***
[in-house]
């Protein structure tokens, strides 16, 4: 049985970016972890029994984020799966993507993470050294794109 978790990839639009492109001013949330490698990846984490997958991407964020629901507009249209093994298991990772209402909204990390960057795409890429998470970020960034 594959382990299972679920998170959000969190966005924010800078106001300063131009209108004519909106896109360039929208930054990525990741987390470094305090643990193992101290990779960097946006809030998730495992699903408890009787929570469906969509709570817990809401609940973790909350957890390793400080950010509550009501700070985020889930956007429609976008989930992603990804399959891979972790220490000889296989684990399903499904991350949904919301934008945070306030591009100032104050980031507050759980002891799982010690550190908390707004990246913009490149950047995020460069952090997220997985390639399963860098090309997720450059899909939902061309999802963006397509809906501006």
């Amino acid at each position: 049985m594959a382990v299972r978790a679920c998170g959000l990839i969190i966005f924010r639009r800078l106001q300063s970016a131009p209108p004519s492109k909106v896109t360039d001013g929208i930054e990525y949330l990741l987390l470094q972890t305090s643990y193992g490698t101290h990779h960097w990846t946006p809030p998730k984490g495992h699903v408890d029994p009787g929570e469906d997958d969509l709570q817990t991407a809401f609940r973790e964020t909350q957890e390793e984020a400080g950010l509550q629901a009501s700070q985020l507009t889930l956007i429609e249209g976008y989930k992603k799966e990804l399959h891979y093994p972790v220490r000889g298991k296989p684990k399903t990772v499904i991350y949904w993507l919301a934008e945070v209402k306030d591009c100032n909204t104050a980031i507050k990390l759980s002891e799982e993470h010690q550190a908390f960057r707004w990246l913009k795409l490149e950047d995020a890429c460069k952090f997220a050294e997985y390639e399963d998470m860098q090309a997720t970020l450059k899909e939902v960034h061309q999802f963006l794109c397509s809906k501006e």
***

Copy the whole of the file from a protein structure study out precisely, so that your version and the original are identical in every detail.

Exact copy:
[in-house]
């Protein structure tokens, strides 16, 4: 049985970016972890029994984020799966993507993470050294794109 978790990839639009492109001013949330490698990846984490997958991407964020629901507009249209093994298991990772209402909204990390960057795409890429998470970020960034 594959382990299972679920998170959000969190966005924010800078106001300063131009209108004519909106896109360039929208930054990525990741987390470094305090643990193992101290990779960097946006809030998730495992699903408890009787929570469906969509709570817990809401609940973790909350957890390793400080950010509550009501700070985020889930956007429609976008989930992603990804399959891979972790220490000889296989684990399903499904991350949904919301934008945070306030591009100032104050980031507050759980002891799982010690550190908390707004990246913009490149950047995020460069952090997220997985390639399963860098090309997720450059899909939902061309999802963006397509809906501006």
């Amino acid at each position: 049985m594959a382990v299972r978790a679920c998170g959000l990839i969190i966005f924010r639009r800078l106001q300063s970016a131009p209108p004519s492109k909106v896109t360039d001013g929208i930054e990525y949330l990741l987390l470094q972890t305090s643990y193992g490698t101290h990779h960097w990846t946006p809030p998730k984490g495992h699903v408890d029994p009787g929570e469906d997958d969509l709570q817990t991407a809401f609940r973790e964020t909350q957890e390793e984020a400080g950010l509550q629901a009501s700070q985020l507009t889930l956007i429609e249209g976008y989930k992603k799966e990804l399959h891979y093994p972790v220490r000889g298991k296989p684990k399903t990772v499904i991350y949904w993507l919301a934008e945070v209402k306030d591009c100032n909204t104050a980031i507050k990390l759980s002891e799982e993470h010690q550190a908390f960057r707004w990246l913009k795409l490149e950047d995020a890429c460069k952090f997220a050294e997985y390639e399963d998470m860098q090309a997720t970020l450059k899909e939902v960034h061309q999802f963006l794109c397509s809906k501006e």